Hey Microsoft, why limit Exchange Online filtering services?

A warning to never daisy-chain services is bad advice meant to avoid a Microsoft product's weakness; there are better options you can use

chain rope links

I was irked by the Microsoft TechNet article “Best Practice: Don't Daisy-Chain Filtering Services,” which was completely off base. Admins routinely daisy-chain with on-premise email where email enters the organization and can quickly move through a security service, an archive service, and so on until that mail reaches its ultimate destination, the user's mailbox.

Sure, trying the same in the cloud should not be encouraged because of the number of hops the email would have to make from one daisy-chained cloud to another. But does that mean you shouldn't daisy-chain ever? I don't think so.

UPDATED 12/23/14: Microsoft contacted me after reading this post and agreed the advice was inappropriate. It has pulled the original post and replaced it with a revised one that is more in line with the recommendations that follow in this post.

The article includes a scenario where a person wanted to test Exchange Online Protection (EOP) by simply turning off third-party services in their daisy-chained filter. Because EOP can evaluate only the connecting IP address, it won't see the originating IP address, so it will miss spam from those outside IP addresses.

But if your intent is to test EOP (which is built into Exchange Online), it would not make sense to continue using a daisy-chained service in front of it. You're better off moving your MX records to perform a proper test, rather than turning off your third-party filter but still allowing mail to flow through it.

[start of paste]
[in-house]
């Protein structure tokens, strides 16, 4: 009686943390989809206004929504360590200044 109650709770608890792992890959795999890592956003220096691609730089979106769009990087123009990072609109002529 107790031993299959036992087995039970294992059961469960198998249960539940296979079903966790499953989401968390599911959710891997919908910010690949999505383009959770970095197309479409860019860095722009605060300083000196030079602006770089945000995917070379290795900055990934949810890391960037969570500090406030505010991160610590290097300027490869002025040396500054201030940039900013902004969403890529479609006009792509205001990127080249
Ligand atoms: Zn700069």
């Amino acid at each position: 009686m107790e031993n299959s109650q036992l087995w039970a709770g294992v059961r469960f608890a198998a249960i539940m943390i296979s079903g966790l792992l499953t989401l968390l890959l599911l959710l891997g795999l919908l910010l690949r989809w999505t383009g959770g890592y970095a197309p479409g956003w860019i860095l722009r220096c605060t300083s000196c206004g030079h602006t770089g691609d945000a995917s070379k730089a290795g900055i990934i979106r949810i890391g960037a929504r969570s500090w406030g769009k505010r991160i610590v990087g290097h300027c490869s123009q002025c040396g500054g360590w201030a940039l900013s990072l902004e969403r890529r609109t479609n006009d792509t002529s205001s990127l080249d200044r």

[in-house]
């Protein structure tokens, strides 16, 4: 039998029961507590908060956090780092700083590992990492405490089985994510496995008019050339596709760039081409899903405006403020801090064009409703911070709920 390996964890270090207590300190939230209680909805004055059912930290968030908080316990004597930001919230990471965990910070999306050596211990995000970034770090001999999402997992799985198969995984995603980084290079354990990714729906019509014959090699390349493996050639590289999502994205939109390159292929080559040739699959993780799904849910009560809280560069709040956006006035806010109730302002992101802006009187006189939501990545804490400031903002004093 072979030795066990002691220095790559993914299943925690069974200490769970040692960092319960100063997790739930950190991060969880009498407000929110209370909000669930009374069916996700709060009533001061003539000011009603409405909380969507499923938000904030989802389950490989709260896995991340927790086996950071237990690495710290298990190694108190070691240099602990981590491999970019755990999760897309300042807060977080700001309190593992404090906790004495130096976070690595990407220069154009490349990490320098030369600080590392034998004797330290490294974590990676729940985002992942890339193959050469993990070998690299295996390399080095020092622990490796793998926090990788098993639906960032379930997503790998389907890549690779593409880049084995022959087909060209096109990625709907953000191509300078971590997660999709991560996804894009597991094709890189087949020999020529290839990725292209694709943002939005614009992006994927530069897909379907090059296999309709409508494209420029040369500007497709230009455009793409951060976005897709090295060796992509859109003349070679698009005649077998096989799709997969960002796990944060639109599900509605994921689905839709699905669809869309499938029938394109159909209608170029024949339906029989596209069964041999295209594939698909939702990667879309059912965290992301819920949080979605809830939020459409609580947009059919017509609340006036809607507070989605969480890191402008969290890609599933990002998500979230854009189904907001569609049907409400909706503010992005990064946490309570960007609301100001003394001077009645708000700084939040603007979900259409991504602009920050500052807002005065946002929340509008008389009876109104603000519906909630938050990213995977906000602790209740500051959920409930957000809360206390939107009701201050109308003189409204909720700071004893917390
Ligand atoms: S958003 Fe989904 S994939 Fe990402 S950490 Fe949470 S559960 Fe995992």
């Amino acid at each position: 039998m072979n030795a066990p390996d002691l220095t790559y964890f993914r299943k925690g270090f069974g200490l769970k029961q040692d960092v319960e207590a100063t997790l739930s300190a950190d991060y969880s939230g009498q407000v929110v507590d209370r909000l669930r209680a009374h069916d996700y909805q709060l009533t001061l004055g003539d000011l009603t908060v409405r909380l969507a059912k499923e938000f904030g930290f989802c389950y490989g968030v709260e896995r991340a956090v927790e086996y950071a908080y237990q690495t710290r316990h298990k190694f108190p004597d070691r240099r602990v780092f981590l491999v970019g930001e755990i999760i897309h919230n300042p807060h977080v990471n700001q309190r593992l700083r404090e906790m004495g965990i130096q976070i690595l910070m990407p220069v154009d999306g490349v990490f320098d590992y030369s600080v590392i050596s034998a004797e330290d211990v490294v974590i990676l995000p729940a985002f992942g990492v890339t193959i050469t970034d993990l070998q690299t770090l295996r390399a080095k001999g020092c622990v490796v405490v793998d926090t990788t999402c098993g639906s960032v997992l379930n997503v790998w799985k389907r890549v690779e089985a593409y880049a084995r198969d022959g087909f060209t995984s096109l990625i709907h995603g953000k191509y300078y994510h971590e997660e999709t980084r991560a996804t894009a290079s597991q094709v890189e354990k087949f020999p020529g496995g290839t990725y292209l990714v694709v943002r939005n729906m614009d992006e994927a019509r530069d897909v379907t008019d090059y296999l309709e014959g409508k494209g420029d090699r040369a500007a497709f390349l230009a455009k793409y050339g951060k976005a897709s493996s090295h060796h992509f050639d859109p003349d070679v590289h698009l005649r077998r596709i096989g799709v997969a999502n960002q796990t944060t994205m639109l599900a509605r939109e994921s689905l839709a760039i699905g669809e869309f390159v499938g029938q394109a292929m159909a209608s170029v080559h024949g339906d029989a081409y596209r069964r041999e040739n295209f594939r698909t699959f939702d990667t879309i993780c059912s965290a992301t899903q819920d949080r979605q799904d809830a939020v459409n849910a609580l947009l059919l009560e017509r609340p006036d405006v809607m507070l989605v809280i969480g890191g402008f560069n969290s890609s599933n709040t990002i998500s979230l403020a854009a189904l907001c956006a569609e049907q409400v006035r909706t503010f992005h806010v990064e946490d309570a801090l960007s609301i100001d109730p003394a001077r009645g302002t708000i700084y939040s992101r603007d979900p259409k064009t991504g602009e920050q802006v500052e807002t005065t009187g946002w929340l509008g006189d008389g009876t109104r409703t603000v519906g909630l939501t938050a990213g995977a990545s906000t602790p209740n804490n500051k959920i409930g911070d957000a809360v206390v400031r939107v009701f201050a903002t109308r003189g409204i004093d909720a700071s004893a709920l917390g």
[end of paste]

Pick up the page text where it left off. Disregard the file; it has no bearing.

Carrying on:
The article says "daisy-chaining is always discouraged as it will not show a complete picture of EOP's spam-detection capabilities." I believe the article should have said “is always discouraged if you are trying to legitimately evaluate EOP."

To say it's always discouraged, then conclude with the direct command “don't daisy-chain” as an ostensible best practice shows a real lack of real-world experience.

The fact is that EOP isn't the only protection option available, and it lacks enterprise-grade features like link protection to protect against spear phishing. Yes, Microsoft says "time of click" and "zero-day" protection functionality is on the release road map for a year or so from now to protect you from spear phishing.

But if spear phishing is a concern for you today (as it should be), you need a better option than EOP in place. A non-EOP solution -- such as antimalware filtering -- requires daisy-chaining at least one service in front of Exchange Online.

Although I don't encourage that you daisy-chain multiple filtering services, it's not only common to have one service bolted onto Exchange, it's actually necessary in many real-world situations.

Exchange MVP Steve Goodman concurs: "Some proponents of an Office 365-only option might suggest otherwise, but it is perfectly fine to front Exchange Online with another service.”

At a time when IT admins are leery to jump all in with Office 365, they need more options and greater flexibility available to them, not fewer.